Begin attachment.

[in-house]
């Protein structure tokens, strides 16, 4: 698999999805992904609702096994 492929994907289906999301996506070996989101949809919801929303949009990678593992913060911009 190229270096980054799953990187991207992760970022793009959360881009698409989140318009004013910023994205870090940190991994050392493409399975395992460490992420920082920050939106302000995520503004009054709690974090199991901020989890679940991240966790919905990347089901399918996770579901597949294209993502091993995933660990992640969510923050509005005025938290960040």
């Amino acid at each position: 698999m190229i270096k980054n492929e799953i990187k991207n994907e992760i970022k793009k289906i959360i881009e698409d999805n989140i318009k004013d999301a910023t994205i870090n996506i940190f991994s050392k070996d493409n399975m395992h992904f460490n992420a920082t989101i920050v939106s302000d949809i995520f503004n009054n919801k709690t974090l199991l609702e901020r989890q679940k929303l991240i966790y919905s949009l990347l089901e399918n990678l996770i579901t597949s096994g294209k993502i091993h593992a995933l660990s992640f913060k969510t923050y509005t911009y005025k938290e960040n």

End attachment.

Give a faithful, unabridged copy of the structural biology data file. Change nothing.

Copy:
[in-house]
């Protein structure tokens, strides 16, 4: 698999999805992904609702096994 492929994907289906999301996506070996989101949809919801929303949009990678593992913060911009 190229270096980054799953990187991207992760970022793009959360881009698409989140318009004013910023994205870090940190991994050392493409399975395992460490992420920082920050939106302000995520503004009054709690974090199991901020989890679940991240966790919905990347089901399918996770579901597949294209993502091993995933660990992640969510923050509005005025938290960040």
């Amino acid at each position: 698999m190229i270096k980054n492929e799953i990187k991207n994907e992760i970022k793009k289906i959360i881009e698409d999805n989140i318009k004013d999301a910023t994205i870090n996506i940190f991994s050392k070996d493409n399975m395992h992904f460490n992420a920082t989101i920050v939106s302000d949809i995520f503004n009054n919801k709690t974090l199991l609702e901020r989890q679940k929303l991240i966790y919905s949009l990347l089901e399918n990678l996770i579901t597949s096994g294209k993502i091993h593992a995933l660990s992640f913060k969510t923050y509005t911009y005025k938290e960040n």